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Washington's law enforcement concerned, confused by incoming reform laws

The package of new laws aimed at reform and accountability were signed by Gov. Jay Inslee in May and go into effect Sunday, July 25.

OLYMPIA, Wash. — Washington state lawmakers said a series of police reform laws going into effect Sunday, July 25, will make the state a safer place. But police say they are concerned and confused by some of the new legislation.

The dozen bills were signed by Gov. Jay Inslee, D-Washington, in May. Sponsors said the laws would limit the use of deadly force and hold officers accountable when they use excessive force.

“There's a real concern that it could increase crime, and it could increase reckless driving, traffic fatalities,” said Steven Strachan, executive director of the Washington Association of Sheriffs and Police Chiefs.

The bills include bans on chokeholds, neck restraints and “no-knock” warrants. The incoming laws will also limit when police can chase after someone and when tear gas can be used.

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When the bills were introduced in January, Strachan said agencies were open to reform, but he raised concerns about how the measures could endanger the lives of officers.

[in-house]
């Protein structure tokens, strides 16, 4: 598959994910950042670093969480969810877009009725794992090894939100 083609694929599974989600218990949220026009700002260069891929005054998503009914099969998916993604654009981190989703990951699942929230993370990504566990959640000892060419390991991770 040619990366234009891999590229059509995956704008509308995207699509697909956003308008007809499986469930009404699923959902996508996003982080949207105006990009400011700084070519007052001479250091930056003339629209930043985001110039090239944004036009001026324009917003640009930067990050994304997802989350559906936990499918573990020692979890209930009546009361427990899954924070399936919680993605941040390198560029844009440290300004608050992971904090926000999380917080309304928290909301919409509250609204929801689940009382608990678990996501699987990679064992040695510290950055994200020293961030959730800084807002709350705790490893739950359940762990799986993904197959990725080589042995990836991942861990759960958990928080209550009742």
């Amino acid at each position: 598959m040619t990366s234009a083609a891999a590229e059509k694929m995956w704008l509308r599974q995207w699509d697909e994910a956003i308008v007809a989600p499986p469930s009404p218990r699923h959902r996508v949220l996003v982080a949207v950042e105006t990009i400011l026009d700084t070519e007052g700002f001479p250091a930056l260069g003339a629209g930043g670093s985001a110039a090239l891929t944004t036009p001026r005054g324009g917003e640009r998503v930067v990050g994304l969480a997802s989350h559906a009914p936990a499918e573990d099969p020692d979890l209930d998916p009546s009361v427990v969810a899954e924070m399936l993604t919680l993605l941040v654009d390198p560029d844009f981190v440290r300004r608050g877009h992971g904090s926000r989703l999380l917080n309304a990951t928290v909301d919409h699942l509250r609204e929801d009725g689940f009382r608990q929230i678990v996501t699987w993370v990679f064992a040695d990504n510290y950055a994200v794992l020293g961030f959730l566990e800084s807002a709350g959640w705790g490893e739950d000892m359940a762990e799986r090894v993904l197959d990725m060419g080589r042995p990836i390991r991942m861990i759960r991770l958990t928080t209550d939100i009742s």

With just days before the laws go into effect, Strachan said law enforcement agencies are not sure how to enforce some of the legislation.

He cited a law that prohibits the use of weapons that fire any rounds .50 caliber or larger. He said it appears to conflict with a law that requires the use of non-deadly force.

“I think it’s really intended for military-grade rifles… I think law enforcement agrees with that goal,” said Strachan. “But a potentially unintended part of that is that it includes less-than-lethal tools like beanbags that can incapacitate a person without having to use deadly force.”

A spokesperson for Rep. Roger Goodman, D-Kirkland, chair of the House Public Safety Commission, said lawmakers are working with the Attorney General’s Office to offer law enforcement agencies clarity on that and other laws.

The clarification was expected to be released before the laws going into effect Sunday, according to the spokesperson.

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